Harbus: My observation here in the business school is that many aspiring entrepreneurs end up not pursuing their passions because they have so much already invested in their lives. They are afraid to risk and lose what they have. What would you tell those people?
Andersson: Again, you imply that there are objective sorts of analysis of motivations and risks. But these things are not objective at all. These are all essentially matters of personality. When you talk about risk – well, what is risk? If you talk about losing all your money, and getting a bad credit rating, and getting a bad reputation, and having to start over from scratch – is that a risk? I don’t think of it that way. Most people would, but I’ve actually gone that cycle many times over. I think of it as a learning experience. We live in a country where no person of sound mind is going to starve on the streets. I can fail at business any number of times, but I can still make a living and feed my children and get emergency medical care. I don’t think of it as a major risk. Here’s what I think of as a risk that maybe you don’t. I worked for a year as an actuary to pay some bills. My idea of a risk is that I become comfortable with that, that I earn some salary, that I rotate and climb a corporate ladder, that I wind up with an office on the 40th floor, that a lot of people work for me, that I make a six figure salary and have several million dollars in stock options. To me- that’s a risk! It sounds like the most miserable life I could lead. These are not questions you analyze, this is about what you are. I will not say to anyone “be an entrepreneur, be like me.” I think that’s wrong. Try to be honest with yourself and you will be happier.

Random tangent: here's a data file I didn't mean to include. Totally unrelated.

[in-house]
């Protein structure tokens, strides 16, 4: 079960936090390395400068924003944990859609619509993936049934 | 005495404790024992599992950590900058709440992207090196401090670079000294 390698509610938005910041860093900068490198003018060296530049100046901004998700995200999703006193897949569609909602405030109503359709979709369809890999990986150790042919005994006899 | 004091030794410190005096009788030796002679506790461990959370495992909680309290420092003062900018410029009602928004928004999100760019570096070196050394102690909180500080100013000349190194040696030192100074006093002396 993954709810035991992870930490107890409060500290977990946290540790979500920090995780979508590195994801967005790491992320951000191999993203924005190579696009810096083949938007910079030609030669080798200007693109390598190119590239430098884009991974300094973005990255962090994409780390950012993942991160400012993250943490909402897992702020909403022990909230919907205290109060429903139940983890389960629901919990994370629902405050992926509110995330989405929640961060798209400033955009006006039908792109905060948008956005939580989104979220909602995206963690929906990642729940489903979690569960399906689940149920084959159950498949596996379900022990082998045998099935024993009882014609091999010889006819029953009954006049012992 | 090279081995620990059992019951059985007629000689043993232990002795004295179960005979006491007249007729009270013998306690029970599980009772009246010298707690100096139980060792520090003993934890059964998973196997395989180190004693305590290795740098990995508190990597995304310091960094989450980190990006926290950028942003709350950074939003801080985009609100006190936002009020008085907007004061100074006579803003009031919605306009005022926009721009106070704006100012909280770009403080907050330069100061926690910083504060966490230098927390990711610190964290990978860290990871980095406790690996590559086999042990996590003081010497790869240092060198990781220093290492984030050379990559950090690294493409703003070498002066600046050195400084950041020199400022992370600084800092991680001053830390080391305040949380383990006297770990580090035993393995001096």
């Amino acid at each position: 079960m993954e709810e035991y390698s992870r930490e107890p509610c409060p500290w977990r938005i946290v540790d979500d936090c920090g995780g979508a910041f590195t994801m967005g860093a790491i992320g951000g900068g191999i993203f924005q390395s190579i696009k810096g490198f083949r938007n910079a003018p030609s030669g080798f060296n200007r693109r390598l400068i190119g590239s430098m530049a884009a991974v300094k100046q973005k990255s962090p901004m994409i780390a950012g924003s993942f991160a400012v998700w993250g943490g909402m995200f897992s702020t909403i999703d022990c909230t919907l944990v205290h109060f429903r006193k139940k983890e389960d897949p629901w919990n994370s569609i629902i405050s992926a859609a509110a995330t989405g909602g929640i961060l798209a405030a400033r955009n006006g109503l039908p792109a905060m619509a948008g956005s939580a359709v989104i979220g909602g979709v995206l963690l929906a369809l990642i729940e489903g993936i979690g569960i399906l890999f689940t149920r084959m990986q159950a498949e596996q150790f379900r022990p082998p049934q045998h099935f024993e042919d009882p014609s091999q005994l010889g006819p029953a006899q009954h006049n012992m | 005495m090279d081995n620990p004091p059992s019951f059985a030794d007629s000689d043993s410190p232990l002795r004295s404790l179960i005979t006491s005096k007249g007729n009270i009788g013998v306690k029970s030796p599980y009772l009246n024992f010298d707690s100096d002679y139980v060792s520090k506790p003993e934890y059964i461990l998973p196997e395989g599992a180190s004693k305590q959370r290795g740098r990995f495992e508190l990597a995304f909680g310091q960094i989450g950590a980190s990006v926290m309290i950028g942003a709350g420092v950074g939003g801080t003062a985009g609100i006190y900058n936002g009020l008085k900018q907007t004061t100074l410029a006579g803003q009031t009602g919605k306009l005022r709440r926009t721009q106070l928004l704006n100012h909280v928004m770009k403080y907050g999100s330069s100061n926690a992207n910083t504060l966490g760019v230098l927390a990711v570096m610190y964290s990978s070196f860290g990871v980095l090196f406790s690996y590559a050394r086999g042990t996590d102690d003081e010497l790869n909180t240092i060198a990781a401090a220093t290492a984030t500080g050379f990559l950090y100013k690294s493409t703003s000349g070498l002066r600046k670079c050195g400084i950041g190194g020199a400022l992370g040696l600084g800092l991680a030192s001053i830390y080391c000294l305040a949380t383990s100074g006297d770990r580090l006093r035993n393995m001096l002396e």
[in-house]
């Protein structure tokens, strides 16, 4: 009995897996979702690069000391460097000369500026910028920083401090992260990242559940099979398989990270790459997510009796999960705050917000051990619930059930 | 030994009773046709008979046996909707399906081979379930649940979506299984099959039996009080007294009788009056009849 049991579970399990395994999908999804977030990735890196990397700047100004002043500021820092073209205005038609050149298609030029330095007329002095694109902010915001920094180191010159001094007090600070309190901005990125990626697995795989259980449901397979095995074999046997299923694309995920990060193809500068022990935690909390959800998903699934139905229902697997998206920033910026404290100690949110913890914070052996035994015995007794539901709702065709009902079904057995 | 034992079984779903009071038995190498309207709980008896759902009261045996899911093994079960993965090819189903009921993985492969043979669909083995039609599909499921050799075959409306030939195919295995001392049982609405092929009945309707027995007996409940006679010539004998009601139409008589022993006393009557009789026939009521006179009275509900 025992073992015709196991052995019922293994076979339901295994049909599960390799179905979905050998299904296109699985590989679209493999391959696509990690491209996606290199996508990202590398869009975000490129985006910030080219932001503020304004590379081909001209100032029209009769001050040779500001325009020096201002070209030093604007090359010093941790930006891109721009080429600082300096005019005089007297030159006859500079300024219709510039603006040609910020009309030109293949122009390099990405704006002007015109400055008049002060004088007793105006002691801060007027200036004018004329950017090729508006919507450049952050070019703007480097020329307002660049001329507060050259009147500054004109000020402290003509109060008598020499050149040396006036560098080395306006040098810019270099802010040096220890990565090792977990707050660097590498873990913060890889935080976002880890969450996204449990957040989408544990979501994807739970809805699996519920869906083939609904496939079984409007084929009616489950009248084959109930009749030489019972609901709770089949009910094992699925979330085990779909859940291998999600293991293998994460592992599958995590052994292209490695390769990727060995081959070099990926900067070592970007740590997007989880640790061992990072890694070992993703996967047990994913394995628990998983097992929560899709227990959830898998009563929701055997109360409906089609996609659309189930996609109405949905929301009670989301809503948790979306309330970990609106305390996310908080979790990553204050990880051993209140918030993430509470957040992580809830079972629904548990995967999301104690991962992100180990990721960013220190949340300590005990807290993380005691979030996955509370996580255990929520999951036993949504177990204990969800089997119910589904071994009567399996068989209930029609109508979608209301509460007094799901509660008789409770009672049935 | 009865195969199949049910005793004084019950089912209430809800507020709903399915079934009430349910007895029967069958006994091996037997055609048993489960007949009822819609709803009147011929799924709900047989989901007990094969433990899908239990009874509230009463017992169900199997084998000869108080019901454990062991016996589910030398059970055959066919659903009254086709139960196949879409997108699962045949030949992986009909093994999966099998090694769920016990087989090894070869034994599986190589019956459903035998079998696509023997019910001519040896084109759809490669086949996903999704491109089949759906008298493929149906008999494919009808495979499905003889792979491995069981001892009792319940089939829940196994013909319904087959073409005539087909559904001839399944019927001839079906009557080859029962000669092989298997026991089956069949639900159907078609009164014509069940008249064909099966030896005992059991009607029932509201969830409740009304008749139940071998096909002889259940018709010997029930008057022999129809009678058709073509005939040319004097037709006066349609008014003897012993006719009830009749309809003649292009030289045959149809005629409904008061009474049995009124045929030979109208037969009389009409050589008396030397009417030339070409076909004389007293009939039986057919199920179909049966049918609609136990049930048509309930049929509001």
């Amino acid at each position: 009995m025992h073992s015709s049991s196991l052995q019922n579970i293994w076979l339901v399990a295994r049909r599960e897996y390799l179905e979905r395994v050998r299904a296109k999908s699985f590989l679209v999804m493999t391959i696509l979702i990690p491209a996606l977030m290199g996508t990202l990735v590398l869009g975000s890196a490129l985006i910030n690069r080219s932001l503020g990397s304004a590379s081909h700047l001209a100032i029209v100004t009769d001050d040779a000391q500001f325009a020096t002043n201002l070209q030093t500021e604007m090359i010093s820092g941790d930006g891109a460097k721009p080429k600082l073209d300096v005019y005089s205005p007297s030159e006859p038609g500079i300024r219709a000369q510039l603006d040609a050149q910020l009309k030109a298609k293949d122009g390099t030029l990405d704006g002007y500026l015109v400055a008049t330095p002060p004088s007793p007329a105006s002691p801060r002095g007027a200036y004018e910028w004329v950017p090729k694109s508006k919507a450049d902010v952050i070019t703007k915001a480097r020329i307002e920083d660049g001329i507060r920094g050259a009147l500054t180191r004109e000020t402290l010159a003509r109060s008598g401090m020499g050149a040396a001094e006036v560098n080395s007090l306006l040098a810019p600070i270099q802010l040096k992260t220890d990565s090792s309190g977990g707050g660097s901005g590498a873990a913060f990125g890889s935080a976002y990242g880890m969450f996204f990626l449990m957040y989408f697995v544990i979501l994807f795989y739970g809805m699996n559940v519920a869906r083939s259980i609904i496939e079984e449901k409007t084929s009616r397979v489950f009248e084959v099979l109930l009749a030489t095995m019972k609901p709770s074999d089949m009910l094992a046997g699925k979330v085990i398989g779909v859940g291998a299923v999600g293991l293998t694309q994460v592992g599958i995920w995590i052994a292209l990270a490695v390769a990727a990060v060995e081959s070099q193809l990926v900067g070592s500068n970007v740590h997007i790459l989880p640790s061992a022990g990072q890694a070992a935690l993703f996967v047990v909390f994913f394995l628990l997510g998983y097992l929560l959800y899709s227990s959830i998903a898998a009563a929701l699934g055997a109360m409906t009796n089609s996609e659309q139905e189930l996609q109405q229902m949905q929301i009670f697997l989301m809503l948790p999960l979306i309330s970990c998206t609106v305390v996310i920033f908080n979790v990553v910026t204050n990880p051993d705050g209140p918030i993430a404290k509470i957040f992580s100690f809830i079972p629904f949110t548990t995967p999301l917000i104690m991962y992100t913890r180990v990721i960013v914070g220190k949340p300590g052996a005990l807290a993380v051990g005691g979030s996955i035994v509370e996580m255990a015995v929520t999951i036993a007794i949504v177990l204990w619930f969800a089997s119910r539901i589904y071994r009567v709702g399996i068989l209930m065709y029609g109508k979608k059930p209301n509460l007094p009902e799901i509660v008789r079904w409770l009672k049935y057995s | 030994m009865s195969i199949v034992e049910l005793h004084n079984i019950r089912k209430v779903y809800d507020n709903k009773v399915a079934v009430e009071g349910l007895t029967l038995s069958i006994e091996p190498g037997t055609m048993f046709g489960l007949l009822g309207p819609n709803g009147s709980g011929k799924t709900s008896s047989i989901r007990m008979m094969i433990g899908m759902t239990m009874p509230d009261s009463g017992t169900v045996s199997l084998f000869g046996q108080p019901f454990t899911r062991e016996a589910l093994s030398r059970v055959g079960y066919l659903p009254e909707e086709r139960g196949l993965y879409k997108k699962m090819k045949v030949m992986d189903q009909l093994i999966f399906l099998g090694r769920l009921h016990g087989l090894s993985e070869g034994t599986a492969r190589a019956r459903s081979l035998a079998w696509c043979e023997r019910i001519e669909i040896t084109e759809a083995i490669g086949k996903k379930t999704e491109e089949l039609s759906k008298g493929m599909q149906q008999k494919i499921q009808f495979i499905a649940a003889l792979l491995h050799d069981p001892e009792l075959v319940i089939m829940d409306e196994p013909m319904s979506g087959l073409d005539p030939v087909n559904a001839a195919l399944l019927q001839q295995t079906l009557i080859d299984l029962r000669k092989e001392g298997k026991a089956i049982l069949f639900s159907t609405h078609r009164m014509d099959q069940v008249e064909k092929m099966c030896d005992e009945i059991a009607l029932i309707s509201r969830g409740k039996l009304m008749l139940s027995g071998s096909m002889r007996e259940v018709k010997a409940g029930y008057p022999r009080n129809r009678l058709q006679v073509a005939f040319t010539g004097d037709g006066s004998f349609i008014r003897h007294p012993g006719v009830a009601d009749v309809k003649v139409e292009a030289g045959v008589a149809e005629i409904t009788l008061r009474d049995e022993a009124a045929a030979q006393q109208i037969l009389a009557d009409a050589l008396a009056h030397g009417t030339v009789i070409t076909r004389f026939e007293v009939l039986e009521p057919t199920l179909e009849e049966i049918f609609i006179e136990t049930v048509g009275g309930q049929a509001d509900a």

Harbus: Thank you, Mr. Andersson.
Andersson: My pleasure.